"Our publication is better for her suggestions, and it would be better still if we had been up to the job of taking more of them."
Among Elizabeth Fox-Genovese’s many accomplishments was her record as a scholar of the antebellum South, one whose books should be know to most readers of this quarterly. Fruits of Merchant Capital: Slavery and Bourgeois Property in the Rise and Expansion of Capitalism (1983), written with her husband Eugene Genovese, was followed by Within the Plantation Household: Black and White Women of the Old South (1988), which cemented her reputation as a student of antebellum southern women. In 2005 she and Gene published their magisterial study The Mind of the Master Class: History and Faith in the Southern Slaveholders’ Worldview.
We were pleased to have Betsey as a member of the Southern Cultures editorial board from the beginning. It will not surprise anyone who knew her to hear that she was not merely an eminent ornament for our masthead; although she was that, to be sure, she also participated actively in board meetings, expressed her strong and reasoned opinions, and didn’t hesitate to let us know when we were not living up to our potential. Our publication is better for her suggestions, and it would be better still if we had been up to the job of taking more of them.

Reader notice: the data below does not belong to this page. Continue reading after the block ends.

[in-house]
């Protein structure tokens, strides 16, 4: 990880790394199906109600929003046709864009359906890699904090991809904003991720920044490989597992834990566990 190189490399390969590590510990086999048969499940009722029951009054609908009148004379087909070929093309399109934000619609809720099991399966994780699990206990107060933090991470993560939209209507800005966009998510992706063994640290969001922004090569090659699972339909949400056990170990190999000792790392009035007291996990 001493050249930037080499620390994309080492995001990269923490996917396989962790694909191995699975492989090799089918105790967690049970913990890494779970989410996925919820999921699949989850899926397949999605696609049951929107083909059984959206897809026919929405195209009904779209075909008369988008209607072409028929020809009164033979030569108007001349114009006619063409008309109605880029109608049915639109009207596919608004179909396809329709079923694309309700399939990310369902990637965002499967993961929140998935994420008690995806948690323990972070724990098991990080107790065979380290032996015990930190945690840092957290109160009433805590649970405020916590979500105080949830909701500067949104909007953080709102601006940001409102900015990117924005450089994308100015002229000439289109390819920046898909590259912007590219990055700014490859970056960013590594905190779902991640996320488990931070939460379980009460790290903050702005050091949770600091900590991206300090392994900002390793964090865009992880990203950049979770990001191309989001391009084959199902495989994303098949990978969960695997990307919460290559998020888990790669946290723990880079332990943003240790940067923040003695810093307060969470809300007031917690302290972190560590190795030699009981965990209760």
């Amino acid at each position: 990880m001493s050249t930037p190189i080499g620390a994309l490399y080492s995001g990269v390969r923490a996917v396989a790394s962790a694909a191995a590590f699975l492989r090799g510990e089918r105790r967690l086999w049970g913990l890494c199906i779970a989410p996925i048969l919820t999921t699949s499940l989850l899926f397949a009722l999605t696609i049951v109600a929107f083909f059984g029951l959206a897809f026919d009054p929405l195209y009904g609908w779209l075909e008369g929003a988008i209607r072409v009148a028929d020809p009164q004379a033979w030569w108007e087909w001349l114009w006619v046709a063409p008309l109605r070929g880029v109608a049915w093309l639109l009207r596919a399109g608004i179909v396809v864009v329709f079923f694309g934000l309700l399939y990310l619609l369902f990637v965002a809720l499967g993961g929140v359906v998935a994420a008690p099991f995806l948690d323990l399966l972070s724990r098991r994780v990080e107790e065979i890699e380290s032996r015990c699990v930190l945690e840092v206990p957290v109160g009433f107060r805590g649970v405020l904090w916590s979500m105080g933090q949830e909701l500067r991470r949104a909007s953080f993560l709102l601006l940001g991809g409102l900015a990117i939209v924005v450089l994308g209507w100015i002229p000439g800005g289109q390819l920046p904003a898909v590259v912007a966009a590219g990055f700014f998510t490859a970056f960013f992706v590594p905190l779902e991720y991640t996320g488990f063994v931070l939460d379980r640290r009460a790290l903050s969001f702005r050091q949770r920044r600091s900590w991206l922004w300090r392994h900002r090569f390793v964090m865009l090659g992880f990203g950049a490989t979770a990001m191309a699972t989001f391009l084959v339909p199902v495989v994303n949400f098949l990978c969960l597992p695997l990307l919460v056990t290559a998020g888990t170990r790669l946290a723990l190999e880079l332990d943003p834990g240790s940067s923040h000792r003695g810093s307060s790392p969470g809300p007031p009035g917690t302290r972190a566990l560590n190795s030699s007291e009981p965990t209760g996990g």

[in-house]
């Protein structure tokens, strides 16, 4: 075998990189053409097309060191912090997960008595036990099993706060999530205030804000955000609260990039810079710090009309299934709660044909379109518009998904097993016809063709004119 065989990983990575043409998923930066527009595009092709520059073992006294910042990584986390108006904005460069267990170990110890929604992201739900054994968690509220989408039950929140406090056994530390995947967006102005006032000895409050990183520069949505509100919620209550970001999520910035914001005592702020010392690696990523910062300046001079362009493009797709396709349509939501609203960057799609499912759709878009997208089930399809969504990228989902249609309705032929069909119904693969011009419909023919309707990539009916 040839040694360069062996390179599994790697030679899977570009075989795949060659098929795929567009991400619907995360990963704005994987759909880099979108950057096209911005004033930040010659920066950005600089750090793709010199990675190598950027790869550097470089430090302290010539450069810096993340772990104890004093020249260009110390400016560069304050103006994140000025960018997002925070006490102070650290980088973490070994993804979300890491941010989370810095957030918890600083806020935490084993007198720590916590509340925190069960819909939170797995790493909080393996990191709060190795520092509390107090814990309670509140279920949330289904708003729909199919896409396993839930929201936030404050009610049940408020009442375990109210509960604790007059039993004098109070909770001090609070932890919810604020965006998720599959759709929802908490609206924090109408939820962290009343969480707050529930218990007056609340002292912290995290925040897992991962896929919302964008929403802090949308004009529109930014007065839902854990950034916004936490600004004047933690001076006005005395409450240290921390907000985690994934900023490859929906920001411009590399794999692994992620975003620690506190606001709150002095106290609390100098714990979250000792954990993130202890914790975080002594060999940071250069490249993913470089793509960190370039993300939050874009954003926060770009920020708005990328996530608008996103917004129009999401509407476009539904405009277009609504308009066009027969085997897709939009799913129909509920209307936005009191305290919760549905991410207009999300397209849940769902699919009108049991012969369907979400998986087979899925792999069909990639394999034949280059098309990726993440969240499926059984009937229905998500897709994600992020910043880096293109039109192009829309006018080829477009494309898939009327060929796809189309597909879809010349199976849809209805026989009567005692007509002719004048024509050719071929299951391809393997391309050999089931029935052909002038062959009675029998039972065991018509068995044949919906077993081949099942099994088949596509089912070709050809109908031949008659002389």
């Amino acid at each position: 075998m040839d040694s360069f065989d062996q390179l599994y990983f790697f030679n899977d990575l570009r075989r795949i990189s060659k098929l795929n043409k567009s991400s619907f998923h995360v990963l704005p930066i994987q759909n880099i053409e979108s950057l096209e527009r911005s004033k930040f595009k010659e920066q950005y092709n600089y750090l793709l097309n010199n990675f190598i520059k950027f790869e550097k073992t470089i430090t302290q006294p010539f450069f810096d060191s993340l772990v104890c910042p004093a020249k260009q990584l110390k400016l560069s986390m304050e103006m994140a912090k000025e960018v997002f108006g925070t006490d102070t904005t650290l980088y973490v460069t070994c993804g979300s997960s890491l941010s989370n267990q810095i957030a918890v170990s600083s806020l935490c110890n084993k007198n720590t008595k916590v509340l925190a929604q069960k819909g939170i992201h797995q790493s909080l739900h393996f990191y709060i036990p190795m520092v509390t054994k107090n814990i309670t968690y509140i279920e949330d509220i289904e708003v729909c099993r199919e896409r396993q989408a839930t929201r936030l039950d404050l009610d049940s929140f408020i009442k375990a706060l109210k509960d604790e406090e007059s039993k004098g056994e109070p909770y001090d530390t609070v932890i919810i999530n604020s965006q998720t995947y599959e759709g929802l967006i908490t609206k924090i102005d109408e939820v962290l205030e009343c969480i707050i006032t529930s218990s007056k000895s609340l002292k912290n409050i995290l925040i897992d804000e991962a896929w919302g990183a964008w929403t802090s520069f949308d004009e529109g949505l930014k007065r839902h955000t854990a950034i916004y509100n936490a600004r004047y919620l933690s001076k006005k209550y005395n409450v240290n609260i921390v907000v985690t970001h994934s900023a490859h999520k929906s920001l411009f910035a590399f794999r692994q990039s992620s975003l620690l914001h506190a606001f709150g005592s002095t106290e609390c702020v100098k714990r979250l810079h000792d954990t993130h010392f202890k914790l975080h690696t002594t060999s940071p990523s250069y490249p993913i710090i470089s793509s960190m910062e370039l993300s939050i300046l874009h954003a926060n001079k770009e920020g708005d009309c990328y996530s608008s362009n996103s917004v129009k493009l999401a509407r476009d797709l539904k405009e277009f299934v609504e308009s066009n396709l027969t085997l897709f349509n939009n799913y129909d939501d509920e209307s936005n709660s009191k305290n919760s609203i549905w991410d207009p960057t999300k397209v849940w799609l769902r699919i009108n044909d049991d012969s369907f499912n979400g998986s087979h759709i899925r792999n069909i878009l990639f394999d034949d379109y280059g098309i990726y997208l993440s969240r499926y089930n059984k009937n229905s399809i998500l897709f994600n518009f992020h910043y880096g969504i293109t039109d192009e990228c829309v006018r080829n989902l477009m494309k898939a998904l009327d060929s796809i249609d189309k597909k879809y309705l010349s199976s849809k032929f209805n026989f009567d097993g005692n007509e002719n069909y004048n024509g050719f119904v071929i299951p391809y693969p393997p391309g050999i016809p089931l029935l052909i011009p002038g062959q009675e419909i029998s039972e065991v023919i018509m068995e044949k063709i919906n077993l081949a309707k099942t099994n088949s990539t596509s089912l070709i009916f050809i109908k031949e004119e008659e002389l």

Betsey was a woman of great personal charm, with style, an elegant mind, and the ability to disagree without being disagreeable. She relished debate, and bravely followed her evidence and her convictions where they led her. She bore the infirmity of her last years with courage and grace. She died on January 2.